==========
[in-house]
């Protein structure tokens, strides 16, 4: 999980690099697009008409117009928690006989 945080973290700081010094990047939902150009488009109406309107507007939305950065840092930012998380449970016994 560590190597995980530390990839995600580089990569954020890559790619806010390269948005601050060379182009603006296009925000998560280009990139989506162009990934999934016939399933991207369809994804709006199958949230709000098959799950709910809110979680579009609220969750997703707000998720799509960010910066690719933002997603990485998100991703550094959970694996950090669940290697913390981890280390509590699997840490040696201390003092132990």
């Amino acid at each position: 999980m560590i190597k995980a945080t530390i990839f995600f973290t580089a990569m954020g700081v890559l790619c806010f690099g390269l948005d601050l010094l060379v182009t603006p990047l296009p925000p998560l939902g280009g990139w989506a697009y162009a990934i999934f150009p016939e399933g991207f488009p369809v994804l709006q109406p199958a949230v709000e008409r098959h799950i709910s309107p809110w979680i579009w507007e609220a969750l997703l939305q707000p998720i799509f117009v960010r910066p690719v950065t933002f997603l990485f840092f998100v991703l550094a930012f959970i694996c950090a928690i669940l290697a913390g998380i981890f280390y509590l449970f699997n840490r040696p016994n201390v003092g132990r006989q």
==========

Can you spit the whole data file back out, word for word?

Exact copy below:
[in-house]
């Protein structure tokens, strides 16, 4: 999980690099697009008409117009928690006989 945080973290700081010094990047939902150009488009109406309107507007939305950065840092930012998380449970016994 560590190597995980530390990839995600580089990569954020890559790619806010390269948005601050060379182009603006296009925000998560280009990139989506162009990934999934016939399933991207369809994804709006199958949230709000098959799950709910809110979680579009609220969750997703707000998720799509960010910066690719933002997603990485998100991703550094959970694996950090669940290697913390981890280390509590699997840490040696201390003092132990």
């Amino acid at each position: 999980m560590i190597k995980a945080t530390i990839f995600f973290t580089a990569m954020g700081v890559l790619c806010f690099g390269l948005d601050l010094l060379v182009t603006p990047l296009p925000p998560l939902g280009g990139w989506a697009y162009a990934i999934f150009p016939e399933g991207f488009p369809v994804l709006q109406p199958a949230v709000e008409r098959h799950i709910s309107p809110w979680i579009w507007e609220a969750l997703l939305q707000p998720i799509f117009v960010r910066p690719v950065t933002f997603l990485f840092f998100v991703l550094a930012f959970i694996c950090a928690i669940l290697a913390g998380i981890f280390y509590l449970f699997n840490r040696p016994n201390v003092g132990r006989q």